Saturday, April 3, 2010

Remote Controls - the icing on the cake

The little credit card remote that came with the Compro Vista T100 tuner card has either busted or the battery has gone flat... after 2 weeks.

I'm not hugely upset - it was not good in the first place and it gives me the excuse to replace it.

Now I've learned what is important in a remote control - proper buttons! The little blister button things on the Compro remote are hard to feel, so you can't tell easily when they've been pressed and the regular layout of the buttons makes it hard to use in the dark.

Furthermore, it has no way to make the PC come out of sleep - since I aspire to spend the rest of my life on the lounge, this isnt good.

Also, no number keypad makes channel changing tedious and I can't give music rankings from 1 to 5 without getting the keyboard.

I've noted that the wireless radio mouse can wake the PC, so its obviously quite possible without having to send a signal to the PWR pins (i.e. the pins that the ON switch activates).

If it were an IR mouse, I was tempted to get some kind of Logitech Harmony All-in-1 remote, that way I could program a Logitech to send a mouse click to the wireless mouse sensor.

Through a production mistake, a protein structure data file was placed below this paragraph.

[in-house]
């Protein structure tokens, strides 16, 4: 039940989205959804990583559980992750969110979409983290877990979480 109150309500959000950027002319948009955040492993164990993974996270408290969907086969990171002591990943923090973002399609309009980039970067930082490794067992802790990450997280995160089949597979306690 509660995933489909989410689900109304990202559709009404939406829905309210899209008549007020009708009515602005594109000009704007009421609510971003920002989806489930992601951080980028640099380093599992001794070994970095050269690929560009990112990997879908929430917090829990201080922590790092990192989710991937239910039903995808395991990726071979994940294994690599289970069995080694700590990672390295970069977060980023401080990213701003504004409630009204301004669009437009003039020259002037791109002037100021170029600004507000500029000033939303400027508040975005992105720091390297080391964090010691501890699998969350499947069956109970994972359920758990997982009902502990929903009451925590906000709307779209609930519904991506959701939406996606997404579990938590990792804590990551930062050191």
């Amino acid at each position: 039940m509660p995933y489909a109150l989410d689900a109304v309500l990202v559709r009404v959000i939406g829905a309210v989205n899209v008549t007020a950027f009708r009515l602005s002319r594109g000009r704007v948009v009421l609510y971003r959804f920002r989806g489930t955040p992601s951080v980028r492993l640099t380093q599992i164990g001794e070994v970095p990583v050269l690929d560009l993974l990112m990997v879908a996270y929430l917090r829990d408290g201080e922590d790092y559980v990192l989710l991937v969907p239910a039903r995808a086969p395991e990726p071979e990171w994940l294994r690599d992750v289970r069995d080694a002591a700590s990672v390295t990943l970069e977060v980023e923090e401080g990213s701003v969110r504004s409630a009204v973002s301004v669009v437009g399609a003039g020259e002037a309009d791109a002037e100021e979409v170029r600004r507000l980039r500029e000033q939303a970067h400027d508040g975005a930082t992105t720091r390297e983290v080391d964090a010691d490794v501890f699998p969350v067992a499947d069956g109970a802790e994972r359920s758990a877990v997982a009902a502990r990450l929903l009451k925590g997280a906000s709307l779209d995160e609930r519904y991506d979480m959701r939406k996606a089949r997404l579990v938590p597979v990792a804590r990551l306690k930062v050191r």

So I decided that just a plain Media Center remote would be fine, as any advantages of having one remote control for everything would be more than outweighed by having to get up to turn on the HTPC (remember... no compromises!)

On Thursday, I looked at a few different remotes - it boiled down to either a Hauppauge or a Rock one - neither which was available in the CBD on Thursday.

So I ended up getting a cheap Ace Media Center certified remote for $35. It does everything that I need and later on when the kids won't smash a Logitech all-in-one, I can upgrade to one remote that does it all.

Most importantly though - it activates the on/off switch on the HTPC without any problems at all.

Its opened up an interesting idea for keeping costs down: Now that the remote sensor can be discretely hidden, there is actually no reason particularly to make the HTPC visible at all. It can be completely hidden from view. Since the case was slightly over $200 and was the most expensive part by far, those on a budget might be able to consider hiding an unsightly case in a drawer or behind the entertainment unit -as long as there was acceptable access for actually inserting a DVD and for cooling, it would be a good way to majorly reduce the cost.

No comments:

Post a Comment